This article was first published on BBC News
Emotional behaviour in childhood may be linked with heart disease in middle age, especially in women, research suggests.
A study found being prone to distress at the age of seven was associated with a significantly higher risk of cardiovascular disease in later life.
Conversely children who were better at paying attention and staying focused had reduced heart risk when older.
The US researchers said more work was needed to understand the link.
Their study looked at 377 adults who had taken part in research as children. At seven they had undergone several tests to look at emotional behaviour.
They compared the results from this with a commonly used risk score for cardiovascular disease of participants now in their early 40s.
After controlling for other factors which might influence heart disease risk, they found that high levels of distress at age seven were associated with a 31% increased risk of cardiovascular disease in middle-aged women.
For men with high levels of distress in childhood – which included being easily frustrated and quick to anger – the increased risk of cardiovascular disease was 17%.
For 40-year-olds who had been prone to distress as a child, the chances of having a heart attack or stroke in the next 10 years increased from 3.2% to 4.2% for women and 7.3 to 8.5% for men.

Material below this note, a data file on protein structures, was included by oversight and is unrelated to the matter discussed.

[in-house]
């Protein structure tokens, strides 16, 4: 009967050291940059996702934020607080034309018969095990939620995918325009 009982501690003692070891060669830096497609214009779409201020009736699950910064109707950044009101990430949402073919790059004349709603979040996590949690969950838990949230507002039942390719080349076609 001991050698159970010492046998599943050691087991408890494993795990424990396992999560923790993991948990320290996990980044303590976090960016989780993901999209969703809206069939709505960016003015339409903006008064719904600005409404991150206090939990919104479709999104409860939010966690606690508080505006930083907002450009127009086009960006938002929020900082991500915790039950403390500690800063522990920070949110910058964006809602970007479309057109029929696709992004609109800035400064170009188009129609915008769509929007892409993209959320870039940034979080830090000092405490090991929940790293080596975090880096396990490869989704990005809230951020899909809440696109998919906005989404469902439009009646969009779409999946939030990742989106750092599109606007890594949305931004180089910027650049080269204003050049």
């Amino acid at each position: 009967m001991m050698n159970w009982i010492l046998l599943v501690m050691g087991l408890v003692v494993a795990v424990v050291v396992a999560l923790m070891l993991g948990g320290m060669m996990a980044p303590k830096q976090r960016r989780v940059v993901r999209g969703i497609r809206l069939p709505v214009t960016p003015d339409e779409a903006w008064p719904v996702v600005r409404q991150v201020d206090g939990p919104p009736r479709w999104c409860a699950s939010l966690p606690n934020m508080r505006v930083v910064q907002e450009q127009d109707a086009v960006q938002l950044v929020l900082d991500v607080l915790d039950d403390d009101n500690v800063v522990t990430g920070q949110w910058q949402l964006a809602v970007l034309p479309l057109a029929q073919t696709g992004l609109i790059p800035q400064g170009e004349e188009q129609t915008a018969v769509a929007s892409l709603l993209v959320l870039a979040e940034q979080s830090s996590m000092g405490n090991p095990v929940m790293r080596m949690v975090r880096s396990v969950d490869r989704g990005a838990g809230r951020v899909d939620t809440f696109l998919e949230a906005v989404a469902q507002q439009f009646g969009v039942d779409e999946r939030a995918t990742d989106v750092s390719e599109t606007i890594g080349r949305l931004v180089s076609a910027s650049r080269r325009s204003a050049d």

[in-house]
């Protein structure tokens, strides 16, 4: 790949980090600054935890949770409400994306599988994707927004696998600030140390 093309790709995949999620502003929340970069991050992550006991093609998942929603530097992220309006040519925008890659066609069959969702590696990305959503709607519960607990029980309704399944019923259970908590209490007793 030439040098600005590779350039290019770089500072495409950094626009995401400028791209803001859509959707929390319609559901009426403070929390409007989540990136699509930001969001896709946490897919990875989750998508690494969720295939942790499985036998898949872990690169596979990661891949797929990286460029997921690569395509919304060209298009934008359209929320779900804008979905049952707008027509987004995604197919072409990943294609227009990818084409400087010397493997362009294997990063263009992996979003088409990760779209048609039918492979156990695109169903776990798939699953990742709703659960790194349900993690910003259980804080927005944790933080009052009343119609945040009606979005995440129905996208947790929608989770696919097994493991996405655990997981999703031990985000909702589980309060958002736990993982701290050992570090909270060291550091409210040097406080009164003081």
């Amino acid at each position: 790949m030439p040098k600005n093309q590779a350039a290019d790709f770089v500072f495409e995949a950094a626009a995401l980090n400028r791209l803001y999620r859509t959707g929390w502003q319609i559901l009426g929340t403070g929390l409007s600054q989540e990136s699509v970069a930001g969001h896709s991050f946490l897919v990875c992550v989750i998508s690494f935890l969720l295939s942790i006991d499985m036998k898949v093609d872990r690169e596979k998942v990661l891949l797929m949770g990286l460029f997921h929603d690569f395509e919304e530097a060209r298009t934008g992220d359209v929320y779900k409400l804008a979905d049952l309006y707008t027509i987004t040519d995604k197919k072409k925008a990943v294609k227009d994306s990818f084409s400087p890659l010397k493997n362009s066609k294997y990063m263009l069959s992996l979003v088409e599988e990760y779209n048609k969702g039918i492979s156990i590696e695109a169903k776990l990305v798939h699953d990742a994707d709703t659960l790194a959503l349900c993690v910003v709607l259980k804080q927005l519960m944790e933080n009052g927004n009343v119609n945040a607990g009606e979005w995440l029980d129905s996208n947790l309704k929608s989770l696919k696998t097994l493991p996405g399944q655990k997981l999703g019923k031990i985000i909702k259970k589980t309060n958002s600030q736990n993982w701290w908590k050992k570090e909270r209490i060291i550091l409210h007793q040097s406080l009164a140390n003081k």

The researchers also looked at positive emotional factors such as having a good attention span and found this was linked with better cardiovascular health, although to a lesser degree.
Other studies have linked adversity in childhood with cardiovascular disease in adults.
And research in adults as linked poor emotional wellbeing with higher levels of cardiovascular disease, the researchers pointed out in the Journal of Epidemiology and Community Health.
Study leader Dr Allison Appleton, said more research would now be needed to work out the biological mechanism that may underpin the finding.
“We know that persistent distress can cause dysregulation of the stress response and that is something we want to look at.”
Maureen Talbot, senior cardiac nurse at the British Heart Foundation, said it was already known that a child’s health could often have a bearing on their future wellbeing.
But she added that more research was needed before it could be clear that any possible link existed between emotions in childhood and the risk of cardiovascular disease in later life.
“There are positive steps parents can take to protect their child’s future heart health.
“What we learn when we’re young can often set the tone for our habits later in life, so teaching children about physical activity and a balanced diet is a great place to start.”